Okay so the Buddha, the Pope and a Rabbi walk into a bar…

Categories: Buddhism
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Published on: November 20, 2011

This morning it was my turn to “lead” the discussion at the UU Buddhist Meditation group (four or five guys that meet weekly, gab, and sit). I spent some time over the last week trying to figure out what I was going to talk about, wrote down a bunch of notes regarding the nature of impermanence etc and finally opted for a version of a joke about the Pope debating a Rabbi. More fun than a discussion of the First Noble Truth and much more in keeping with my attitude towards Buddhism i.e. lets not get too serious and forget that we’re supposed to be working towards being happy.

I’m happy to say I didn’t have to read it but told the story without consulting my notes although it wasn’t exactly word for word. I did, however, add some dramatic flair and the discussion afterwards was no less interesting than any other time.

The Gentle Art of Zen Mondo

The Joshu region of Japan is known for the dry winds that bluster down from the mountains and for the konnyaku plants that grow in the fields. The plants’ potato-like tubers are sliced and dried, then boiled and shaped into deliciously chewy patties, which are also called, simply, konnyaku.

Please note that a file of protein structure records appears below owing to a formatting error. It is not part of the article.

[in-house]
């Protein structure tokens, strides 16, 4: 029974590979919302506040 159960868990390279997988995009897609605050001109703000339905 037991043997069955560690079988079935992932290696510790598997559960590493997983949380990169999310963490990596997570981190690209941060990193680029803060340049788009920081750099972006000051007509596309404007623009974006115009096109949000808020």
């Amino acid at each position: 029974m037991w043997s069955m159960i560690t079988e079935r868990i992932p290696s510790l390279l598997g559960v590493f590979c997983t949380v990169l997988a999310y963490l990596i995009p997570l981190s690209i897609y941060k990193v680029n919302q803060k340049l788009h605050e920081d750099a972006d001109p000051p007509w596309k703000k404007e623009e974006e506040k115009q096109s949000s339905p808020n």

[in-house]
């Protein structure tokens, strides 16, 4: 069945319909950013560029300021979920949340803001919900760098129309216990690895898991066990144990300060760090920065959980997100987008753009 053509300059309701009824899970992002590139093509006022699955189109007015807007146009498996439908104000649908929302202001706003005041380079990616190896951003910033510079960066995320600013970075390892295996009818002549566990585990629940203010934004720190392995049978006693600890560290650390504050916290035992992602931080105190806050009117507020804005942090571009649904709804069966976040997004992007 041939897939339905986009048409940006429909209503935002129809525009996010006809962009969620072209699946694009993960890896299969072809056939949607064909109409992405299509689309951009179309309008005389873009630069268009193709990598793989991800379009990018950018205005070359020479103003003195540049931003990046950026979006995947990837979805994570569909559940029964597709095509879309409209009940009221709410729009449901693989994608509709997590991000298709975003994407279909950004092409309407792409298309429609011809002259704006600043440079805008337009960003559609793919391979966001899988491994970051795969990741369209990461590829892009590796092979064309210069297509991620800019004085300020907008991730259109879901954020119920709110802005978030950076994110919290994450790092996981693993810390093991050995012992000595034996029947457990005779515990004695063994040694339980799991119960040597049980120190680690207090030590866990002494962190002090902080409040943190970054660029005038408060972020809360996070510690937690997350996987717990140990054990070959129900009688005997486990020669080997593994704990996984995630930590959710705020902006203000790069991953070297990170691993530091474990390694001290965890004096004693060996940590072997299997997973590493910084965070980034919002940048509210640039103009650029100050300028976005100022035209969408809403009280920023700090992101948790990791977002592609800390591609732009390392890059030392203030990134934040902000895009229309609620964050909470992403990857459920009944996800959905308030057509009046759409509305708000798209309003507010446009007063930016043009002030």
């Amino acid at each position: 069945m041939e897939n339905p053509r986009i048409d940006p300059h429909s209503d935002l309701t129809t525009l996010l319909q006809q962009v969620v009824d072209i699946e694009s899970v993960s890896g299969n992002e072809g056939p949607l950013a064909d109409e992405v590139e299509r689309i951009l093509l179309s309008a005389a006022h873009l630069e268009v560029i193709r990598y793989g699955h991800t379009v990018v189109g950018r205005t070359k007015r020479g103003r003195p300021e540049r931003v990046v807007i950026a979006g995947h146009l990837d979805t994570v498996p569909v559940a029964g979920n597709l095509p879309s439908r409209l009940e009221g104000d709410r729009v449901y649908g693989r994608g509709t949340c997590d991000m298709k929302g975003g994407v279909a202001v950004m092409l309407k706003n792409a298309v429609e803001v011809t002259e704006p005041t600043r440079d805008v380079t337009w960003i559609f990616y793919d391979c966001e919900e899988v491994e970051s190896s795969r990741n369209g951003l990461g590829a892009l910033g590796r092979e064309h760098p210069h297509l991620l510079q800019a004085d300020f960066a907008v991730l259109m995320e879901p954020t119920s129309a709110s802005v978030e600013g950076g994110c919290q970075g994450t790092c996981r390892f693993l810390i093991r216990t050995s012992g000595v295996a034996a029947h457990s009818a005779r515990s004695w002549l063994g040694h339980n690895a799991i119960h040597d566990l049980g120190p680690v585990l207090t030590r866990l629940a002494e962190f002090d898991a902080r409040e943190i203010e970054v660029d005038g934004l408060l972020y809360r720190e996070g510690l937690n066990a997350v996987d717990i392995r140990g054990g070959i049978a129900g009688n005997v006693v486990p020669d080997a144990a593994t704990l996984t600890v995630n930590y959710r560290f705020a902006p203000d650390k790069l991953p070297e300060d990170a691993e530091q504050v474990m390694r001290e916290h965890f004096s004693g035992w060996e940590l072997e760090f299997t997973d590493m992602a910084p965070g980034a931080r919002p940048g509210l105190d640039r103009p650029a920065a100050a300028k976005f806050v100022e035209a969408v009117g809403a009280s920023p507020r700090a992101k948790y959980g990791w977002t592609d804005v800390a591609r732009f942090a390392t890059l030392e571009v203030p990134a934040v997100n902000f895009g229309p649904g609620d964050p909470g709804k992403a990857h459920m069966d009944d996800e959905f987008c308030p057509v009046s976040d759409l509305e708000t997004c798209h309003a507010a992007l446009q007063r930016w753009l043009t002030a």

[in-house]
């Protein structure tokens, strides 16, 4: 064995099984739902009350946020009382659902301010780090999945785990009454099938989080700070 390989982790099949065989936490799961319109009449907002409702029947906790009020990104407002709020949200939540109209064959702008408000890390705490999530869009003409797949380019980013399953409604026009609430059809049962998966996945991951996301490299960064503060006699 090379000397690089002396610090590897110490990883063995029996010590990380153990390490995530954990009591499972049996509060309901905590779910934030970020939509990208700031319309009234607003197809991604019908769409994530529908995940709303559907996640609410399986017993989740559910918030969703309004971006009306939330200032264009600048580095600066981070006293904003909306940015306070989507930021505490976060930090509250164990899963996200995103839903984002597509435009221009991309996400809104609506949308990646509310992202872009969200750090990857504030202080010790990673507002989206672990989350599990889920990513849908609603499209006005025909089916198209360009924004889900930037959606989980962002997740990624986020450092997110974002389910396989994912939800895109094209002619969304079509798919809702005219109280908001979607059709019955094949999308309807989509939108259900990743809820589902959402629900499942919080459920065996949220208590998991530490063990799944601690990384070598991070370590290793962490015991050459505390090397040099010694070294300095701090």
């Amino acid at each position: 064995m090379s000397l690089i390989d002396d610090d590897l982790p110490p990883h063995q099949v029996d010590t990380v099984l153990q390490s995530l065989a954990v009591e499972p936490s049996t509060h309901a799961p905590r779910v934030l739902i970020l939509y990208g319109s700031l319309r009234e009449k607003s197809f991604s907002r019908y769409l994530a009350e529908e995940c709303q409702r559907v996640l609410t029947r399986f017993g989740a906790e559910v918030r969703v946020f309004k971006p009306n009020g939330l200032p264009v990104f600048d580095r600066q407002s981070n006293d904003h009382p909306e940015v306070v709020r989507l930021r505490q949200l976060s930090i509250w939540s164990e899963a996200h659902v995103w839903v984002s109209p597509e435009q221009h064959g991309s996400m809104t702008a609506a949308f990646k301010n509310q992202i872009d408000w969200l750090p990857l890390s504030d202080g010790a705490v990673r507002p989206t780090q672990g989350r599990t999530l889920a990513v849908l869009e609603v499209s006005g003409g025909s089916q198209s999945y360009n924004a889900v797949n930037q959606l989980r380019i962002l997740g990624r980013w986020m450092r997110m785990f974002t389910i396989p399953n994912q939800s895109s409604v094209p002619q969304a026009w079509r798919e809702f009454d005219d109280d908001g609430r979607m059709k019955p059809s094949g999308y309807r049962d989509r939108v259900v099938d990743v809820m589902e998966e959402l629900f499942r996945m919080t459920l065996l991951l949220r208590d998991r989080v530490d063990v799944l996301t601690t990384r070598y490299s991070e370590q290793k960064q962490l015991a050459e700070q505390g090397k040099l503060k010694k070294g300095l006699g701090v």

In southern Joshu, on the outskirts of the town of Annaka, there lived a konnyaku maker named Roku. Born and raised in Edo, he might have spent his whole life there, but a tendency to drink heavily, gamble unluckily, and frequent houses of ill repute made that untenable. Having exhausted a lifetime’s worth of credit in just 20-some years, he left the big city behind, worked hard to learn his present trade, and was eventually able to set up his own shop. He had a certain charisma and soon came to be seen as the unofficial head of his neighborhood. Occasionally, young men who had been living too fast in Edo would show up on Roku’s doorstep and he never failed to help them.

Hachigoro showed up in somewhat worse shape than most. Not only had he parted with his last yen, but due to a bout of venereal disease, he had lost all of the hair on his head as well. Roku, though, saw this loss as a possible advantage and said, “I think I may have a job tailor-made for you.”